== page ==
Tord


You shouldn't allow two nullmoves in a row (eval >= beta does this), or allow at most 2 in a row.

Otherwhise you just put nullmove upon nullmove and end up pruning 20 ply searches with the qsearch alone.
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Re: Do you evaluate internal nodes?

Postby L?szl? G?sp » 20 Jan 2006, 12:34

I might not be that experienced in chess programming but I find Gian-Carlo's statement faulty (I know it's widely accepted in the community). When 2 nullmove is tried in a row, the eval >= beta condition fulfills only once, for the better side.

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Re: Do you evaluate internal nodes?

Postby Volker Böhm » 20 Jan 2006, 13:48

Tord Romstad wrote:The first item on this list is by itself more than enough to compensate for the expense of evaluating internal nodes in my program. Avoiding too many useless null move searches saves a lot of nodes.
Tord


Hi Tord,

I can?t fully agree. You do not need a full eval to reduce nullmoves.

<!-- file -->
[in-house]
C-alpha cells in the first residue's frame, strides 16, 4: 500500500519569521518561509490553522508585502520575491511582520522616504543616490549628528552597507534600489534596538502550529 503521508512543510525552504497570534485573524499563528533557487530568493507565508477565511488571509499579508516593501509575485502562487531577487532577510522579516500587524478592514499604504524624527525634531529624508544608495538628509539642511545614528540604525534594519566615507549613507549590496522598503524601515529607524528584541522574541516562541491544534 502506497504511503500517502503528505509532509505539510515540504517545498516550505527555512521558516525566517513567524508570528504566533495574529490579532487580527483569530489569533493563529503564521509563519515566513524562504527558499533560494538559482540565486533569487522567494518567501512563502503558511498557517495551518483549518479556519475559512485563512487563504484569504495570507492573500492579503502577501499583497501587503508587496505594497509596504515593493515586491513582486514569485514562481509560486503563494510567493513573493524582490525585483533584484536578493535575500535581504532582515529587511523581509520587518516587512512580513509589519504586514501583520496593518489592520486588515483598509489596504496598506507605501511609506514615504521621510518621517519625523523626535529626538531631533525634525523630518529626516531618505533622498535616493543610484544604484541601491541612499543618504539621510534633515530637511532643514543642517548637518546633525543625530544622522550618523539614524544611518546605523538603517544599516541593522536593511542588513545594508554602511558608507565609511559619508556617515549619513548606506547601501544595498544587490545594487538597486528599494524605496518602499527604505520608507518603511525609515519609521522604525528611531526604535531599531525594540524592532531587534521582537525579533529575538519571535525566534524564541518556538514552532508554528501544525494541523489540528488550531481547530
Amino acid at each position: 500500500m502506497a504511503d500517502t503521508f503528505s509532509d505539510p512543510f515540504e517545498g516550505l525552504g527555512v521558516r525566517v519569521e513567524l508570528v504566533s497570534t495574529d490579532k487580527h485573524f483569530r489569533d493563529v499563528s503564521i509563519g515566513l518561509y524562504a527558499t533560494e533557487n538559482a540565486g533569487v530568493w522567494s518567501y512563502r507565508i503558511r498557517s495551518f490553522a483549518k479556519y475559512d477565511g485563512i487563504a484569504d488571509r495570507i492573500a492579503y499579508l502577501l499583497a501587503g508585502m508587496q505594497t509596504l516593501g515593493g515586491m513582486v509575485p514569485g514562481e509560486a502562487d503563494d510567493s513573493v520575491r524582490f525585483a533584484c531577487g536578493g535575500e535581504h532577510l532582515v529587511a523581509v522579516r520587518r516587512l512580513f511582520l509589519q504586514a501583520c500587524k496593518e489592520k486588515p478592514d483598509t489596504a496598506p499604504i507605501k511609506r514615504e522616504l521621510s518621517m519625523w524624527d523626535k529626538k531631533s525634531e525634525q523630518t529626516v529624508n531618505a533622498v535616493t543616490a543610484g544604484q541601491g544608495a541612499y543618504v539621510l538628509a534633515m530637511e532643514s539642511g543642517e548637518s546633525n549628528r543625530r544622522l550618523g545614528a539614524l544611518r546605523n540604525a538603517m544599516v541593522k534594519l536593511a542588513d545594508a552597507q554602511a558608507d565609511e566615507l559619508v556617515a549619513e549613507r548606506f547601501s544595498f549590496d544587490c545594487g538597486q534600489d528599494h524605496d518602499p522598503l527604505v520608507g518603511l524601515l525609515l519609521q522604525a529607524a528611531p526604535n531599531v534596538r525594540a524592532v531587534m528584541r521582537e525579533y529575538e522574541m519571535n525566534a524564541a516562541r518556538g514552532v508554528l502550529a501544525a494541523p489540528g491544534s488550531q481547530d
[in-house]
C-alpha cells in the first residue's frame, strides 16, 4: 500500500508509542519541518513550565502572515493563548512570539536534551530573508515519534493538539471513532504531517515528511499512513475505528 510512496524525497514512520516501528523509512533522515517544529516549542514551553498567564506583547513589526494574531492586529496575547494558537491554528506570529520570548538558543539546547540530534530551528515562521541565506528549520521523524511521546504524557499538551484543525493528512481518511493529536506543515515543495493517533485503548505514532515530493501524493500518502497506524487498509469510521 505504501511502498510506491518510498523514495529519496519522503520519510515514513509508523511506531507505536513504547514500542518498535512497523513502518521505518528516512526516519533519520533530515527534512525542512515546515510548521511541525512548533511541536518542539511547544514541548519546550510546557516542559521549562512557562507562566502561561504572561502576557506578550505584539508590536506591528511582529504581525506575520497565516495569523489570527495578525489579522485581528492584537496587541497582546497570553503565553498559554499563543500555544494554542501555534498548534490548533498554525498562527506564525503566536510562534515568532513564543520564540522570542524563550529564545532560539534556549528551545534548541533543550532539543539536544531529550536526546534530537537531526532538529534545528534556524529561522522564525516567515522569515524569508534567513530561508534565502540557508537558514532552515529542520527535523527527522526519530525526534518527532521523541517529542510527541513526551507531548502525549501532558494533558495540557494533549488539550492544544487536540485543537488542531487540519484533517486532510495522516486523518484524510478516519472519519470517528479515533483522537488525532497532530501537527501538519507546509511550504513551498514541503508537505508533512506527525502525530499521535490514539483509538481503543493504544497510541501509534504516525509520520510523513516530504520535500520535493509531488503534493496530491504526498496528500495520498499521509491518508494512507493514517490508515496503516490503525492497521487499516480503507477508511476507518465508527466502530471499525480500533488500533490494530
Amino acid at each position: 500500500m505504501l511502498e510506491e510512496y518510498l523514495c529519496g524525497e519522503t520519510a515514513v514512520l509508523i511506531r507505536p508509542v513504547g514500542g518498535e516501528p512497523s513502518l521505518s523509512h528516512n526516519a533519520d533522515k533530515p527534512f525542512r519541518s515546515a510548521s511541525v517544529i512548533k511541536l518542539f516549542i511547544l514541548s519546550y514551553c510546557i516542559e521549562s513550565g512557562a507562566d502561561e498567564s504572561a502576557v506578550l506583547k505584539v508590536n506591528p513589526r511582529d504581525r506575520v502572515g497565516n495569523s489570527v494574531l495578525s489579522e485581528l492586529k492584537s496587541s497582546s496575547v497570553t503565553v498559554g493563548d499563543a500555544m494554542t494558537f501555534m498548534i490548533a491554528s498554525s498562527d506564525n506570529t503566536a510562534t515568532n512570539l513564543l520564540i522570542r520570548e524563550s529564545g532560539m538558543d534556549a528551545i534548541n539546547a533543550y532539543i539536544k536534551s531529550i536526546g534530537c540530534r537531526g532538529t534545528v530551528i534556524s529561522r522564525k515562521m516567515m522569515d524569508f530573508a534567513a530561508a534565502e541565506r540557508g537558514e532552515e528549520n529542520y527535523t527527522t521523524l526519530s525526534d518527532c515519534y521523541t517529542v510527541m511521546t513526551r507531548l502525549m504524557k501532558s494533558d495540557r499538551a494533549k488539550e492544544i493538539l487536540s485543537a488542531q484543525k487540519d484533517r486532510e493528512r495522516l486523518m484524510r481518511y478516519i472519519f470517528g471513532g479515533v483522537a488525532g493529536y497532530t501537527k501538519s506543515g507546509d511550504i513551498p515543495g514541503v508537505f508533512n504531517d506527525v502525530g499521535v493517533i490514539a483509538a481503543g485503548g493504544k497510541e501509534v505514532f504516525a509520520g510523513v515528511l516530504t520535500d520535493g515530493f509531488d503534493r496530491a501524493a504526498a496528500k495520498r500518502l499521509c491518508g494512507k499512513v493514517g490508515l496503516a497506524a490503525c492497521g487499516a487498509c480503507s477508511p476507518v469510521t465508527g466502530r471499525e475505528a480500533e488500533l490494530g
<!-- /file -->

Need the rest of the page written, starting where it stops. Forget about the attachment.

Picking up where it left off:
Only the most static part of the eval is really good for this decision: Material, Pawn-Structure and Piece-Square-Tables are a good approach. All of them could be evaluated at practically no cost (incremental or hashed).

Greetings Volker
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Re: Do you evaluate internal nodes?

Postby Volker Böhm » 20 Jan 2006, 13:58

Uri Blass wrote:
Volker B?hm wrote:Sometimes a simple question is hard to answer. Spike calls part of eval for futility pruning, but not in general. Thus I answered no.

Greetings Volker


I wonder if you tried to evaluate every node and use it for pruning or reductions.

I use it mainly for pruning when for reduction I use mainly history based reduction.

I consider to change to glaurung type reduction of bad moves that seem better.

I believe that history based reduction can be productive but I also believe that practically evaluation based reduction can be better because after improving evaluation based reduction you may need to change the history based reduction to be based on different history if you want it to work and when you have limited time to experiment it may be better to improve evaluation based reduction.

Uri


Hi Uri,